Kenyan PhD student recounts her LSHTM visit

THRiVE fellow visited the London School of Hygiene & Tropical Medicine in May 2014 to conduct research alongside her LSHTM supervisor, Simon Brooker.

18 September 2014

Training Health Researchers into Vocational Excellente in East Africa (THRiVE) is a consortium of 6 universities and 3 research institutes, including LSHTM, that aim to build capacity in East Africa for health sciences research. Funding from the Wellcome Trust focuses developing infrastructure, administration and scientific capacity of African institutions. THRiVE also supports young scientists from East Africa through fellowships, including Stella Kepha from Makerere University in Kampala, Uganda

For her PhD, Stella is investigating the impact of intensive deworming on the risk of clinical malaria and on immune responses among school children living in western Kenya. As part of her fellowship, Stella was able to visit LSHTM during February and March and spend some time with her LSHTM supervisor, GAHI's Simon Brooker, and his team. In Uganda, Stella is supervised by Fred Nuwaha from Makerere University.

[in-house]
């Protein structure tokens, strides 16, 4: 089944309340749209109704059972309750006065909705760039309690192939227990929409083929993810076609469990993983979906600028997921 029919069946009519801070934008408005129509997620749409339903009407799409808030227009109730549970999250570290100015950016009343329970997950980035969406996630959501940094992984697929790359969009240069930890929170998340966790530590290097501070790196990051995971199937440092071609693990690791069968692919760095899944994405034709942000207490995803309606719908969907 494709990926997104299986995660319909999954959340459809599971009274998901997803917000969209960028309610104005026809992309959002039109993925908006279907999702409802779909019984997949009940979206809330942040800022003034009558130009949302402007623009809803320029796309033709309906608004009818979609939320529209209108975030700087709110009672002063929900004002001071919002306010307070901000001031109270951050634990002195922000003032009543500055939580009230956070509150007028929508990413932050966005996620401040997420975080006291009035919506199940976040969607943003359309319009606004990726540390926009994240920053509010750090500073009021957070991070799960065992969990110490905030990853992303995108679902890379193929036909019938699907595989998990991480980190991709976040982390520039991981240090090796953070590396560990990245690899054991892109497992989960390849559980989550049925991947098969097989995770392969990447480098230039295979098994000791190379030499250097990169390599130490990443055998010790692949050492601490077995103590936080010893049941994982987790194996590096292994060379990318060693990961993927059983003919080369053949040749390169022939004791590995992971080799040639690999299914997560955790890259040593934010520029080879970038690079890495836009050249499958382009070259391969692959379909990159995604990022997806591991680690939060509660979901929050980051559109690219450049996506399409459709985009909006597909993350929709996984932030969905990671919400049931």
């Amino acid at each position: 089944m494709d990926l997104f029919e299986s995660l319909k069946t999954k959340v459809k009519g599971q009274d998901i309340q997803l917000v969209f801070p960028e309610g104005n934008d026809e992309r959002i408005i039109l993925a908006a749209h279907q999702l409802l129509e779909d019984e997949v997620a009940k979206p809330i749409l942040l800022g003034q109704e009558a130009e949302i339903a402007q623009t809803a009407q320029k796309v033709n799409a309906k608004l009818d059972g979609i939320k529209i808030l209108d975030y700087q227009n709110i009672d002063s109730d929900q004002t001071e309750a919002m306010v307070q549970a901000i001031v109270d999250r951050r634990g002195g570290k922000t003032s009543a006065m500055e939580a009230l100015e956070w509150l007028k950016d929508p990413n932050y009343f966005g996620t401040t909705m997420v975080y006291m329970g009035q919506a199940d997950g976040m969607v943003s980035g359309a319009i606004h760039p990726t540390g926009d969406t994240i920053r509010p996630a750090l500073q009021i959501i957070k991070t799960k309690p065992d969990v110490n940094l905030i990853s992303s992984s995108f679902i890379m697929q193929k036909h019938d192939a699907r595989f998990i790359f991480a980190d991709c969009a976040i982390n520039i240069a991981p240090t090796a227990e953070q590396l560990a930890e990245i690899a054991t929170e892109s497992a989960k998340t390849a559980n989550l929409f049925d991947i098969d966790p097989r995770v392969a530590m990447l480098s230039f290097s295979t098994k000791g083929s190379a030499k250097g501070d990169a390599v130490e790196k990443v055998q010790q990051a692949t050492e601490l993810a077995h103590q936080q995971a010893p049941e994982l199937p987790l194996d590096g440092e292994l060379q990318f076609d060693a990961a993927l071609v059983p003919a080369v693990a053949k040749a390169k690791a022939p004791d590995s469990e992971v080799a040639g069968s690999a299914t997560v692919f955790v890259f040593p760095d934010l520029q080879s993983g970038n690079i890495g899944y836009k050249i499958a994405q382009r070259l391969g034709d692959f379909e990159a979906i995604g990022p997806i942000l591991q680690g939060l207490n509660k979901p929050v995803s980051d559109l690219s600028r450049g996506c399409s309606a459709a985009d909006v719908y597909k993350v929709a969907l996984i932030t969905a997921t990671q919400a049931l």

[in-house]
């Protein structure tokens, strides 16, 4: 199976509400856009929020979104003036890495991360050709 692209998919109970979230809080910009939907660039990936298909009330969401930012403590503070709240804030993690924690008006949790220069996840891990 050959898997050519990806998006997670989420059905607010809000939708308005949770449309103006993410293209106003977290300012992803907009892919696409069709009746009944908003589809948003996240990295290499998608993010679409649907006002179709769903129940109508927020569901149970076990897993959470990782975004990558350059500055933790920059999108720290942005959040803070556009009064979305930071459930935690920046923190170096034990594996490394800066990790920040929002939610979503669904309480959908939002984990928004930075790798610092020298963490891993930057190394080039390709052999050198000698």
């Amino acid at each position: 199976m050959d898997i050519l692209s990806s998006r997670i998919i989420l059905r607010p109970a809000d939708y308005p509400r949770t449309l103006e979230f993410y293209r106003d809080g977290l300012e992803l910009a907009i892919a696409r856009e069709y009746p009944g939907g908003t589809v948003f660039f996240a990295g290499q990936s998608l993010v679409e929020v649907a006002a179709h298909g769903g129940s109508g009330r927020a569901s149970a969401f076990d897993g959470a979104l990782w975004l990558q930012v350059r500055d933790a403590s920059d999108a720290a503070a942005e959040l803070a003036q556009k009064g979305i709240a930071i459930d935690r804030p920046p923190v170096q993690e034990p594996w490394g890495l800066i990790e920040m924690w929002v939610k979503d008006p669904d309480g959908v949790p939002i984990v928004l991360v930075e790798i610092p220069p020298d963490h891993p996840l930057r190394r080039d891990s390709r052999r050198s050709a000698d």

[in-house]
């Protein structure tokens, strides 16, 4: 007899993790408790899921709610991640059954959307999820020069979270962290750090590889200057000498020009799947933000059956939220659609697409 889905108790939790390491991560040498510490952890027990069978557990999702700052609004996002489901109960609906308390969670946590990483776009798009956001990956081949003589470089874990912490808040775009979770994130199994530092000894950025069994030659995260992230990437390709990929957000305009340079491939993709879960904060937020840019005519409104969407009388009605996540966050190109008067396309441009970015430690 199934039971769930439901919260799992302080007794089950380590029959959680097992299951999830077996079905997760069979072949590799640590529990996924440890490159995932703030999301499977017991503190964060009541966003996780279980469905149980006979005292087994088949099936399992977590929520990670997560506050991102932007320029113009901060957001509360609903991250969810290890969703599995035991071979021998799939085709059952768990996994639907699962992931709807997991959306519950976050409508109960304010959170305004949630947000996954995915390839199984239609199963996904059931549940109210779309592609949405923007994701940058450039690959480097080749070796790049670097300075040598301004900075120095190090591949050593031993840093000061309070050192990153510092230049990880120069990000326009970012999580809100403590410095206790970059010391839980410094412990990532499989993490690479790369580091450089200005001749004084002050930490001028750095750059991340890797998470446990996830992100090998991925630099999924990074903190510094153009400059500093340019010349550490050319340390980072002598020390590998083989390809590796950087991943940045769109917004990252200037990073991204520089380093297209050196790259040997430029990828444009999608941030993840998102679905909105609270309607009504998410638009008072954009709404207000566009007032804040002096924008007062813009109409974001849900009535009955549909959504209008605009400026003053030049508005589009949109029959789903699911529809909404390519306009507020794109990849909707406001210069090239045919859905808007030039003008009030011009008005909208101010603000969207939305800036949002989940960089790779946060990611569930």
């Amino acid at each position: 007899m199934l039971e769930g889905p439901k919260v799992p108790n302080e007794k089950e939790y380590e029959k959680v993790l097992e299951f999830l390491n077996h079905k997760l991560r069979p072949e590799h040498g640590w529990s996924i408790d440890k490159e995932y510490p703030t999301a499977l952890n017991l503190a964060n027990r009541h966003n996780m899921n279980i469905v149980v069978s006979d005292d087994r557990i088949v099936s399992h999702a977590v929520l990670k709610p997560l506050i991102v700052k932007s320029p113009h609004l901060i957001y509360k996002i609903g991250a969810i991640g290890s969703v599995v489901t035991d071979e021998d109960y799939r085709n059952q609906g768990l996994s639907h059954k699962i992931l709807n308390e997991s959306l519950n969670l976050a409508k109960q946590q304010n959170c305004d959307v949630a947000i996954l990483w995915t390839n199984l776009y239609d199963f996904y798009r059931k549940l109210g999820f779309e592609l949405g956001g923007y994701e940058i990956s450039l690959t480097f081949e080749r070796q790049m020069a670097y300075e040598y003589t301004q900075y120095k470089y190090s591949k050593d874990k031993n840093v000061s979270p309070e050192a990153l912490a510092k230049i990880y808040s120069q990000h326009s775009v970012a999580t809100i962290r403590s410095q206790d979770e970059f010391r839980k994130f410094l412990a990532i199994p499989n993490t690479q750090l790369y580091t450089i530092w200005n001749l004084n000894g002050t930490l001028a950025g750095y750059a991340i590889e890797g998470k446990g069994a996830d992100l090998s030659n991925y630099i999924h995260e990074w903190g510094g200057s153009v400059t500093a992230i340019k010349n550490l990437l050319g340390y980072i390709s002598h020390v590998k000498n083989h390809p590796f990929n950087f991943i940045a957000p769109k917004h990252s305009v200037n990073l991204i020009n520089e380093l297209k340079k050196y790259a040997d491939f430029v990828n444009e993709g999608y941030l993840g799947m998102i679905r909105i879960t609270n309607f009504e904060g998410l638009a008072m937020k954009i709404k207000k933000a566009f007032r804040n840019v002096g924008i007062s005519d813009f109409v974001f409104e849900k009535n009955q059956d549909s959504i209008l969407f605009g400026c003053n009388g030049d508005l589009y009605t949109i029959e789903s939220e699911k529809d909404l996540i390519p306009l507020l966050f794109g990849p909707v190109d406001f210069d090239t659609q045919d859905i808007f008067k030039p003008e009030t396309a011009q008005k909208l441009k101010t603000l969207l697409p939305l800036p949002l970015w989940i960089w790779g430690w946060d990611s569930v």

Whilst at LSHTM, Stella attended courses in statistics and spatial epidemiology that will enable her to analyse the data collected during her PhD project. Sitting with the GAHI group, Stella received training in STATA and together with Birgit Nikolay processed the data that she had previously collected. The two also discussed and developed an outline for the analysis, which she will perform once she has the complete dataset.

Stella is now back in Kenya, but she recounted her time at LSHTM in THRiVE's June newsletter (pp 10-11).

In it, she says, "LSHTM has a vibrant academic and scientific environment with many seminars and talks organized on various themes every given day. It was good to hear what’s currently happening and I was inspired to give a talk in KEMRI which I have scheduled for July. I was able to interact with various PhD students from different fields which expanded my scope of knowledge and birthed new research ideas."

Visit the THRiVE website to learn more about their work.